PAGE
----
‘It’s a thinking athlete’s job,’ What it takes to be a firefighter

HONOLULU(KHON2) — It’s a job that combines brains and brawn. According to the Honolulu Fire Department, only about 5% of people who apply to become a firefighter actually go all the way.

Firefighters respond to fires, rescues, chemical spills — just about every kind of emergency imaginable.

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But KHON2 wanted to know what it really takes to be a firefighter; so, HFD gave one of our anchors, Jenn Boneza, a crash course in recruit training.

Testing her ability to scale ladders and operate the hose.

Battalion Chief Michael Jones, with HFD’s training and research bureau, said it’s a thinking athlete’s job.

“We can’t just put the brute-force guys out there and get the job done,” Jones explained. “We have to operate in dangerous environments, which obviously requires guys to be smart and to be able to think on their feet.”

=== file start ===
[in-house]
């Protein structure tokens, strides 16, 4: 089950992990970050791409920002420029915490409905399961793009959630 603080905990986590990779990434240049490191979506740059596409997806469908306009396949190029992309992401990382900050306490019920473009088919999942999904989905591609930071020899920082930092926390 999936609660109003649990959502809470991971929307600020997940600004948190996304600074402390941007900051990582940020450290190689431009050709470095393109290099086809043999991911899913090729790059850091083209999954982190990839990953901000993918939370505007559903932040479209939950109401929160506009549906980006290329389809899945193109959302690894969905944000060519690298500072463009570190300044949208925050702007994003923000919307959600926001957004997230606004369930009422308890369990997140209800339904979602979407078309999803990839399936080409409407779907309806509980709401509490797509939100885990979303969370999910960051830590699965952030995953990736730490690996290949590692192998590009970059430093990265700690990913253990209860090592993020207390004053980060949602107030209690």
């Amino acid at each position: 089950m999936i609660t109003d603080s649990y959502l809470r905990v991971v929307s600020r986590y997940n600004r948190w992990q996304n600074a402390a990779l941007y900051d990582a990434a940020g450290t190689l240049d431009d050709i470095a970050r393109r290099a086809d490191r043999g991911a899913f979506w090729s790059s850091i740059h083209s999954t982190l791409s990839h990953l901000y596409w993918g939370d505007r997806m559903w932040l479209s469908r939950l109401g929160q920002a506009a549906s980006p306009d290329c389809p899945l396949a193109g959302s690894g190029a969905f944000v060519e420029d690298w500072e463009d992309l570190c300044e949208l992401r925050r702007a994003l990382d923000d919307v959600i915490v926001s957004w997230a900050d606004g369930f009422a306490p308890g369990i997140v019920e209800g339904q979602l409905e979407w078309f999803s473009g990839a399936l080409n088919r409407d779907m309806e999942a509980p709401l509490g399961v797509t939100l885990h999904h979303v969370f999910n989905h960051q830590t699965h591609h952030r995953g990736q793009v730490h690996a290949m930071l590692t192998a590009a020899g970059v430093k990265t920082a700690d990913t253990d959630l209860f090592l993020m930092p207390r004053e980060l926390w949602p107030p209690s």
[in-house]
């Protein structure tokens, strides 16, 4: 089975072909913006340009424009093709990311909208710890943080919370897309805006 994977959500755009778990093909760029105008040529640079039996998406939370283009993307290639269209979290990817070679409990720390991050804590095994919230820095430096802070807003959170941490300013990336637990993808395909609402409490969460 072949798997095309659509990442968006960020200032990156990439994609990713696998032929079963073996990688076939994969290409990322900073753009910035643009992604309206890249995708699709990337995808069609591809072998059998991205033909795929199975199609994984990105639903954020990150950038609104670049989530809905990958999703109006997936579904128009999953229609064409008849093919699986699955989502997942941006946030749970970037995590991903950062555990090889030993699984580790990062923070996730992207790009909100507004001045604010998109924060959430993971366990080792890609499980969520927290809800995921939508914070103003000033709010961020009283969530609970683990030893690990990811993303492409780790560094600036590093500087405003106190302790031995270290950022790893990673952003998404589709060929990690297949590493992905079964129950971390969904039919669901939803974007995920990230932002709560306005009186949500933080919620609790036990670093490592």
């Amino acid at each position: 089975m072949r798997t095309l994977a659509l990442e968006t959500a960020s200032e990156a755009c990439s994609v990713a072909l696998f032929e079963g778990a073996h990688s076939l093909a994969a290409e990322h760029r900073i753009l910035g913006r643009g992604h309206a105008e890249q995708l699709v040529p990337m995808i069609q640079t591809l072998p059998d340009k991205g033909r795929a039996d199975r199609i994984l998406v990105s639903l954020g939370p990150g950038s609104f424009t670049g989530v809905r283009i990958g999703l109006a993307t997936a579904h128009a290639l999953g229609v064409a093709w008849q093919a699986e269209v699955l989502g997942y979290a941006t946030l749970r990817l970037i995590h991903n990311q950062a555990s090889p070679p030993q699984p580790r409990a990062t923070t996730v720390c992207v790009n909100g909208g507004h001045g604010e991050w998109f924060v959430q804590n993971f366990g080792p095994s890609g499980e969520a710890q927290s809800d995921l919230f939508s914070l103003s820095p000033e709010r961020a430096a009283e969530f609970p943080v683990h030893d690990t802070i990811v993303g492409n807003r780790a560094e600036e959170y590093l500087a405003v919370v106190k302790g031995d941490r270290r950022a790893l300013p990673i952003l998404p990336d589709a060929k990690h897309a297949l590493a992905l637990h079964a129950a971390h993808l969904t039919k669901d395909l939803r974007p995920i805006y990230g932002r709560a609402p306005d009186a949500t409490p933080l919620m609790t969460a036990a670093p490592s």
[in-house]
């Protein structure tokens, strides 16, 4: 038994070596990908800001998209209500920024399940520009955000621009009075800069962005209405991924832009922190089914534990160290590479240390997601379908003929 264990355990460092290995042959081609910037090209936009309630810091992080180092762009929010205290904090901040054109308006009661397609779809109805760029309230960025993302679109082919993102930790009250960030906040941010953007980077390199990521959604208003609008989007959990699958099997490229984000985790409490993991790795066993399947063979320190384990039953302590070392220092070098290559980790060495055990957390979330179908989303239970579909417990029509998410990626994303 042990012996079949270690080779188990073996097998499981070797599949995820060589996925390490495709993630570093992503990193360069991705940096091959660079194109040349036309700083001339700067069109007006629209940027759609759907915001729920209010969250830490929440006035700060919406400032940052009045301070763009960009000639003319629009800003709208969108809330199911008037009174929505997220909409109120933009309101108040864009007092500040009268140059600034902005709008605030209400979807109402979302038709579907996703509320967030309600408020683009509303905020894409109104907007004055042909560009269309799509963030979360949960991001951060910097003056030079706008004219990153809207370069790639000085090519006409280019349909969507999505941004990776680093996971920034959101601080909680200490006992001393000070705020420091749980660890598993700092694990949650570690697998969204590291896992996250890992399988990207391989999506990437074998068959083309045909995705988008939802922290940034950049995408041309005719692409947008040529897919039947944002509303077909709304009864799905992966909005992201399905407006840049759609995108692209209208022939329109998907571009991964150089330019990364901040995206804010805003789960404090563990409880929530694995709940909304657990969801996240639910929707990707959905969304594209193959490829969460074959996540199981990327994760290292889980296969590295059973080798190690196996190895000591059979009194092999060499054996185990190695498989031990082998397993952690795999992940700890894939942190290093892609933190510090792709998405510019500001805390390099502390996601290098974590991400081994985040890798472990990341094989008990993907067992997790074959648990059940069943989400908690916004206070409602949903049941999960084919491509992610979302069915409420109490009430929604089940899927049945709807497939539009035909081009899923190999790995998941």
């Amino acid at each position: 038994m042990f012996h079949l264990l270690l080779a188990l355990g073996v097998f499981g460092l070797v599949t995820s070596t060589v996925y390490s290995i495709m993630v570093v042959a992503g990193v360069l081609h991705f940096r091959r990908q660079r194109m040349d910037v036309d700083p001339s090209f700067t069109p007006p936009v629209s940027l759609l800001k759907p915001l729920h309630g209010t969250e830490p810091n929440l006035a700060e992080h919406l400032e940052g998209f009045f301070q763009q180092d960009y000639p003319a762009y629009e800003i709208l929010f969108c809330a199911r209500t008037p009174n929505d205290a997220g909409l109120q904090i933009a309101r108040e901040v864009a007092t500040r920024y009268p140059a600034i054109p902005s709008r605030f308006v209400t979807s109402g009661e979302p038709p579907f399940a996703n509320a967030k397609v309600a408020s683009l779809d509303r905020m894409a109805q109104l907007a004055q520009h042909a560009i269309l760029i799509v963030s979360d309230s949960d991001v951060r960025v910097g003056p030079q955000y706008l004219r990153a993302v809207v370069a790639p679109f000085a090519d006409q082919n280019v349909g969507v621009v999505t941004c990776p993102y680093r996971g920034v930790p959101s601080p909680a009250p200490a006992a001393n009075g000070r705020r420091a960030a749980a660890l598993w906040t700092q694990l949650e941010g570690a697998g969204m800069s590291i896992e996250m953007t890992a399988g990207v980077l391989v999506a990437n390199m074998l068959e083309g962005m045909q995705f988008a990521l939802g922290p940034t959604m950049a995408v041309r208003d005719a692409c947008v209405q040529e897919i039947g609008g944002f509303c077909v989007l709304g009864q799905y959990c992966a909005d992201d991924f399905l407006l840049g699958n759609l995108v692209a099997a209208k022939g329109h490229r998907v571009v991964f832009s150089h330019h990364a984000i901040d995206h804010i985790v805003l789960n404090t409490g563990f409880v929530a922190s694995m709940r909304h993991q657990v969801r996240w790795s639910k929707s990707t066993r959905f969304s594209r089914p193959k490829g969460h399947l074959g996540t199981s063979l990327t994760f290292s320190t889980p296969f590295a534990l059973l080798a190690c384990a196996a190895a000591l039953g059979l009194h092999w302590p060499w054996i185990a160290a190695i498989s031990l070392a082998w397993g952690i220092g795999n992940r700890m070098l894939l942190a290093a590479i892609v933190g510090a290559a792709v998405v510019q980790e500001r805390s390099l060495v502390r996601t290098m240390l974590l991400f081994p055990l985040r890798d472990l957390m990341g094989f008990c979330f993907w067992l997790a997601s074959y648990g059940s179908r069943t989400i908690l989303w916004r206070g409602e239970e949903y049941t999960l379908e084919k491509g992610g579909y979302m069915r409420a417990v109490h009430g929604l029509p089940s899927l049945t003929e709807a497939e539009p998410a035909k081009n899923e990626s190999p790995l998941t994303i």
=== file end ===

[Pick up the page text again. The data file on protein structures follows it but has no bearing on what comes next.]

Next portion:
So, training, drills and repetition are key.

Boneza started her training with CPR. After a quick demo, she had to do chest compressions for two minutes.

Next she got suited up.

Firefighters have exactly one minute to change out of their station uniform into their structural PPE, because in an emergency every second counts.

It took Boneza a minute and 25 seconds to get all the gear on.

Then, she climbed up the ladder to the bucket that was lifted 85 feet into the air.

All that gear added an extra 50 pounds, limiting mobility.

Firefighter Jake Brower demonstrated some techn